(CNN)Instacart is making changes to its tipping policy in an apparent effort to curb the practice of “tip baiting” on its grocery-delivery app following a report from CNN Business.
CNN Business reported in April that some Instacart customers were bait-and-switching workers by offering up a large tip — as high as $50 or more — and then taking it away after the grocery delivery was completed.
Instacart said in a blog post Friday that it has started to require feedback from customers if they remove a tip entirely after delivery. It said it will also deactivate “any customer who consistently and egregiously engages in this type of behavior,” the company said.
Starting next week, Instacart will only allow customers to adjust their tips for 24 hours after the delivery is completed, down from the current three-day window.
Even with that change, however, Instacart continues to offer a wider window for revising tips. Other delivery services such as Uber Eats and Postmates, which offer on-demand meal deliveries, allow customers to change tips for shorter windows of time, between one and 10 hours. The announced changes also do not directly address customers who drastically reduce a tip after delivery. An Instacart spokesperson said the company plans to test other options, such as requiring feedback on a reduced tip.
In the blog post, Instacart said that “less than 0.5% of all Instacart orders have tips removed after delivery. Despite this rare occurrence, we realize it’s disappointing for shoppers to see a tip reduction after the order is complete.”
The company said it plans to test an option for its workers, who are referred to as shoppers, to view feedback provided when a tip is removed “in the coming weeks.”
The policy changes come one week after four Democratic senators called for federal regulators to investigate the controversial practice of “tip baiting” on grocery-delivery app Instacart following the CNN Business report.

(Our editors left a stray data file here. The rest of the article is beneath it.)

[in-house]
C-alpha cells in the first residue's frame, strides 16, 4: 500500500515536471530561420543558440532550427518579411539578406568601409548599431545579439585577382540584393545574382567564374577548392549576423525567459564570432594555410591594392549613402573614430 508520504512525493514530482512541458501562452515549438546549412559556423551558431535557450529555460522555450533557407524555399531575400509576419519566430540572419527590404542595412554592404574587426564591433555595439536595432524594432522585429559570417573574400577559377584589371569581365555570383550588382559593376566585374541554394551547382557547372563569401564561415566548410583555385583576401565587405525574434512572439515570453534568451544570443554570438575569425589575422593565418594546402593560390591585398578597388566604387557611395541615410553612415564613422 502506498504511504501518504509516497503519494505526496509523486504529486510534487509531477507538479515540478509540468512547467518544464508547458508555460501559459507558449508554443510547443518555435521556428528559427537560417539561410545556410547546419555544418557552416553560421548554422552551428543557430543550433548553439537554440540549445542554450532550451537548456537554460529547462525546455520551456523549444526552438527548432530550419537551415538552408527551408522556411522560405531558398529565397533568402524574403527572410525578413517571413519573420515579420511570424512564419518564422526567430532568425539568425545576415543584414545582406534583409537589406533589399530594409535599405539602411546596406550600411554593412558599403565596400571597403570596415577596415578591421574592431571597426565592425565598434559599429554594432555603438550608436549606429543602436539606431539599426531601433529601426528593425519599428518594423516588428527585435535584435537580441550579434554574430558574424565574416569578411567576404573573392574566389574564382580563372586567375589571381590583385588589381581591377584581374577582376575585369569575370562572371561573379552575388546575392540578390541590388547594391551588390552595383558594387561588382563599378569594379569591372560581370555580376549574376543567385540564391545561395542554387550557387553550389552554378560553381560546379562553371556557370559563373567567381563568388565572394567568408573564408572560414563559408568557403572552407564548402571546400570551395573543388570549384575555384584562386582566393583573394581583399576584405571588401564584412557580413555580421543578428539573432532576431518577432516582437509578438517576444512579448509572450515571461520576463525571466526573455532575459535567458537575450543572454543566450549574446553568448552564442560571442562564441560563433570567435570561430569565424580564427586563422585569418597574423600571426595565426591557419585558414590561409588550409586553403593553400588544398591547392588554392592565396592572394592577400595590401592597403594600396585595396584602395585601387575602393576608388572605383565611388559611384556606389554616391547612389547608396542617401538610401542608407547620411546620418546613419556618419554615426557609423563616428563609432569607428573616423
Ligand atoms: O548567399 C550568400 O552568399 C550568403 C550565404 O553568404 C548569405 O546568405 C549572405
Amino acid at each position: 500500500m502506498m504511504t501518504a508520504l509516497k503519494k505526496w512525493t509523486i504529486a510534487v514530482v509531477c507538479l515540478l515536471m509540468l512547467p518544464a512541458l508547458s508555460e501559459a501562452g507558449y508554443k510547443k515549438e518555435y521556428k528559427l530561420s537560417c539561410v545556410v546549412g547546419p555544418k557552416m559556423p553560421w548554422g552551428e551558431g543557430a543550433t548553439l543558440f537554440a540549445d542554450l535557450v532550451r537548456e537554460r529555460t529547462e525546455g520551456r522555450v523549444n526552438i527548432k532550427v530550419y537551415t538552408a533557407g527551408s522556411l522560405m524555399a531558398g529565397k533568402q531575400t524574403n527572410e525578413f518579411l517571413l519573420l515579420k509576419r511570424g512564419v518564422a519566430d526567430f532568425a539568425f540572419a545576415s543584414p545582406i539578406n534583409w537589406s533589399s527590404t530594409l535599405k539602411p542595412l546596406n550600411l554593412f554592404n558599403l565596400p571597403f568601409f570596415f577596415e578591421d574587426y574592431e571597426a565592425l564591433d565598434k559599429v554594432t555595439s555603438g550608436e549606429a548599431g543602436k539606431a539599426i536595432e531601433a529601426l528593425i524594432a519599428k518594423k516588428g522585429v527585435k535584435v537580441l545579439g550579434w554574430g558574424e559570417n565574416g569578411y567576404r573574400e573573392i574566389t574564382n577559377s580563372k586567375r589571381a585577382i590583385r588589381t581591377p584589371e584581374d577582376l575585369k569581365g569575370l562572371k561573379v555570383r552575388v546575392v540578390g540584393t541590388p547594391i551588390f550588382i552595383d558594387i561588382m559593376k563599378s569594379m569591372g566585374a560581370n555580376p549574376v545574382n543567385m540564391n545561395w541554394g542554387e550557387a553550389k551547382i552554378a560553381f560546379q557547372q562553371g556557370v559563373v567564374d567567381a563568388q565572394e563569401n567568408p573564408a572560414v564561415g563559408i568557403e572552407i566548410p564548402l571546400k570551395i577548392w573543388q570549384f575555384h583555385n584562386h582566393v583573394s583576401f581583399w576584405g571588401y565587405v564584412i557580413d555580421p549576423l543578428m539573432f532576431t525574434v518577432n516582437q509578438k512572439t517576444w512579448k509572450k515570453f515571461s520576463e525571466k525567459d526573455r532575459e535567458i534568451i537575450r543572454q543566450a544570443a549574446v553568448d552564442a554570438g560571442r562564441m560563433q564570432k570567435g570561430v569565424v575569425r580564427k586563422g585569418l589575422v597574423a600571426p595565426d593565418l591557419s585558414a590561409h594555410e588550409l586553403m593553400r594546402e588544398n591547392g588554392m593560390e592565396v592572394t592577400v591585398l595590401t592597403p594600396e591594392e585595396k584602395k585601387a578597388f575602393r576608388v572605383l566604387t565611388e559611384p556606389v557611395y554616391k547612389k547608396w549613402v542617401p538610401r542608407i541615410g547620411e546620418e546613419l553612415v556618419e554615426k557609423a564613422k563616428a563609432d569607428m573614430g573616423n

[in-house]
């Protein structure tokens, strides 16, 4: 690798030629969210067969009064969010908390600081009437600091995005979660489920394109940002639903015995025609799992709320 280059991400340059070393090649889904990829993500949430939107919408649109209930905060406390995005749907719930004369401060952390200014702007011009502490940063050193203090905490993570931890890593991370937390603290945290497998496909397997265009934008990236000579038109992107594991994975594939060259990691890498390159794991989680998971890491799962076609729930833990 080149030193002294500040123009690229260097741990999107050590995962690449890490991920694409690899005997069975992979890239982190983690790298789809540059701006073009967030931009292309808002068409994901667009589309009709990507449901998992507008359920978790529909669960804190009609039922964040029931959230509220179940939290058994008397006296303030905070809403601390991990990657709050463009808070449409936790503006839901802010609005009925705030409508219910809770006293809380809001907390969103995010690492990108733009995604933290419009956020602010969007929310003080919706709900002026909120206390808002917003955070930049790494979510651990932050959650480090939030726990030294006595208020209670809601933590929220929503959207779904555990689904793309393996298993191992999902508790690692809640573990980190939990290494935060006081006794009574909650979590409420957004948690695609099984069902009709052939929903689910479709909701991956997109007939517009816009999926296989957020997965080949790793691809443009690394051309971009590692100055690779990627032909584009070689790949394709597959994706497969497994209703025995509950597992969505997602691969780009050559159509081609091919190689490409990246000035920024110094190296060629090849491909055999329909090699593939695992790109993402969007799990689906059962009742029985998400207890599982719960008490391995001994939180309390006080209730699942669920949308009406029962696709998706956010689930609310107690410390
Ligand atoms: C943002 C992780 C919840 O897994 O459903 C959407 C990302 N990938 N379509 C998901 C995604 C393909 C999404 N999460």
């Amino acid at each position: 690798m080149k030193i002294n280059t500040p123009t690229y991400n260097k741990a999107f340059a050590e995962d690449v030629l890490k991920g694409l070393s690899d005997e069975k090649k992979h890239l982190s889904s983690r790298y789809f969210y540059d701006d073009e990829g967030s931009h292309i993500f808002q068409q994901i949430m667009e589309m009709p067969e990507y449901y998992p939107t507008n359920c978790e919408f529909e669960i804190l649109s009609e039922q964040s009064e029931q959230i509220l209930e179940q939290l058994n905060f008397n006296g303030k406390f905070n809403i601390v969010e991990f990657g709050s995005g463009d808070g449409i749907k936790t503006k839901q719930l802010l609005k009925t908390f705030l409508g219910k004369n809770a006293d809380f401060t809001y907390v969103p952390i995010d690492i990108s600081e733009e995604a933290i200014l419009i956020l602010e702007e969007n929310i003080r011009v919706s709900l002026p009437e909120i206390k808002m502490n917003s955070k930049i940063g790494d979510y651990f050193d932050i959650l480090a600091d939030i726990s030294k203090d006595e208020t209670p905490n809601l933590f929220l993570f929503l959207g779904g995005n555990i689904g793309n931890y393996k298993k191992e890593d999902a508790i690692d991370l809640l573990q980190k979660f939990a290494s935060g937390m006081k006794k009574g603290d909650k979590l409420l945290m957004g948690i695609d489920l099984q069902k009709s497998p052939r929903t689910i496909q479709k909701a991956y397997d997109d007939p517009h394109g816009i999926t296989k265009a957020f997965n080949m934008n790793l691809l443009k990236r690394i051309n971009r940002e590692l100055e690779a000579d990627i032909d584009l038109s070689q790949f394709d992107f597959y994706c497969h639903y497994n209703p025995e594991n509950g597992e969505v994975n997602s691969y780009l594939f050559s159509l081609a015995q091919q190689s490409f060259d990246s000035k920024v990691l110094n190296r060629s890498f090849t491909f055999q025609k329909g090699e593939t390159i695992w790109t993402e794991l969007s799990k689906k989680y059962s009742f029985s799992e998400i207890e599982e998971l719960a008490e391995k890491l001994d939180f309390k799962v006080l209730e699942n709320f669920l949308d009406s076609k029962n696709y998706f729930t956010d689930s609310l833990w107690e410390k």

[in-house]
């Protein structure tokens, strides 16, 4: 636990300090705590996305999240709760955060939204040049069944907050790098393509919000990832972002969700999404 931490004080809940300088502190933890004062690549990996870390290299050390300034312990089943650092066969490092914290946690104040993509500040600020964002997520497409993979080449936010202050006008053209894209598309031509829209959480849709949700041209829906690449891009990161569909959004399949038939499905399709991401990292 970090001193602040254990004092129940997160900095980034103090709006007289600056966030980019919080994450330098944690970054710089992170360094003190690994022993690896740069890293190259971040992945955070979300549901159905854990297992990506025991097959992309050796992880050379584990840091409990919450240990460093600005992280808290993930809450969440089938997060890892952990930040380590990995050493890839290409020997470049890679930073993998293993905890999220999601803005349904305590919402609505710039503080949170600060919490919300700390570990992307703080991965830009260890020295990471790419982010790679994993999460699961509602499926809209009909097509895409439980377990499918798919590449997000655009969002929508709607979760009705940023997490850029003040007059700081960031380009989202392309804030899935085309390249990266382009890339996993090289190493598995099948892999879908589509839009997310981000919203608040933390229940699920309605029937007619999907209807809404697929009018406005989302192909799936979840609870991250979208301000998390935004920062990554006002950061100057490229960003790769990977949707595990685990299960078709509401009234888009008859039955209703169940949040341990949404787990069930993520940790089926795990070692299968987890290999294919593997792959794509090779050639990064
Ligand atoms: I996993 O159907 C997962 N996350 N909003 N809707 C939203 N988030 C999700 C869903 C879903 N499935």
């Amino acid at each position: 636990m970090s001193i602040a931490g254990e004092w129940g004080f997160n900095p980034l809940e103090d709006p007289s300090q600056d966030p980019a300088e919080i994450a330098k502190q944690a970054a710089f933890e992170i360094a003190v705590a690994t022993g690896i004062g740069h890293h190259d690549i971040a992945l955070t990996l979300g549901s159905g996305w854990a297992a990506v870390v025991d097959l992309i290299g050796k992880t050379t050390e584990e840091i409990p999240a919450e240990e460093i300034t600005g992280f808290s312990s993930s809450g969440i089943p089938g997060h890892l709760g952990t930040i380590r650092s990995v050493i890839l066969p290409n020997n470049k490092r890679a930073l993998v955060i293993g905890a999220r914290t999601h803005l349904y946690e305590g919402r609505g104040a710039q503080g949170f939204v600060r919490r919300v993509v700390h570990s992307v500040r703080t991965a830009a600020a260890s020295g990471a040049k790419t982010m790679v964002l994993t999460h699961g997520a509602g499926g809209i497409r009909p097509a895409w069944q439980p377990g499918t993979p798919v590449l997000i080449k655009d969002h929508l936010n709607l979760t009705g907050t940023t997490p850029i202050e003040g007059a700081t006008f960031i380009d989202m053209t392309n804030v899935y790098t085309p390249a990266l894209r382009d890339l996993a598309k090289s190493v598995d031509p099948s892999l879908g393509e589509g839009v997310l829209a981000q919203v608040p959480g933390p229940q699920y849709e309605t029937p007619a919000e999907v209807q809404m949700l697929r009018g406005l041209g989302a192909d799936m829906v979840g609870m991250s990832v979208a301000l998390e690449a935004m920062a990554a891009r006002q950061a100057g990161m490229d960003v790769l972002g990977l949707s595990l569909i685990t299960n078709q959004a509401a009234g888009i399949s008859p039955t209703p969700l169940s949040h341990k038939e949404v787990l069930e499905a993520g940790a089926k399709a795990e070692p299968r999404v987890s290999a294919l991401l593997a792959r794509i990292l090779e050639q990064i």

When asked about the letter last week, Instacart told CNN Business that the vast majority of people adjust their tip upward or do not adjust their tip at all after delivery.
Demand for grocery delivery has skyrocketed during the coronavirus pandemic, prompting Instacart to hire hundreds of thousands more workers. At times, many customers have struggled to place orders for items they want or even get a time slot for delivery due to the high level of demand.
While Instacart has benefited from a surge in customer orders in recent months, workers have criticized the company for not doing enough to ensure they’re adequately protected and paid during the pandemic. Workers have participated in strikes against Instacart, including demands such as hazard pay and a default tip of 10%. Instacart previously said it would change its default tip setting from 5% to the most recently used percentage a customer chose to tip.
An Instacart worker previously told CNN Business tip baiting was “very demoralizing.”
“I don’t pretend to be a hero, like a nurse in a hospital … but I literally am exposing myself [to coronavirus] and when I return home, exposing my own family to the possibility of transmitting this disease,” Instacart worker Annaliisa Arambula previously told CNN Business. “When you know that it’s somebody who’s just doing it to game the system and to get their order when they want it. It’s really frustrating.”
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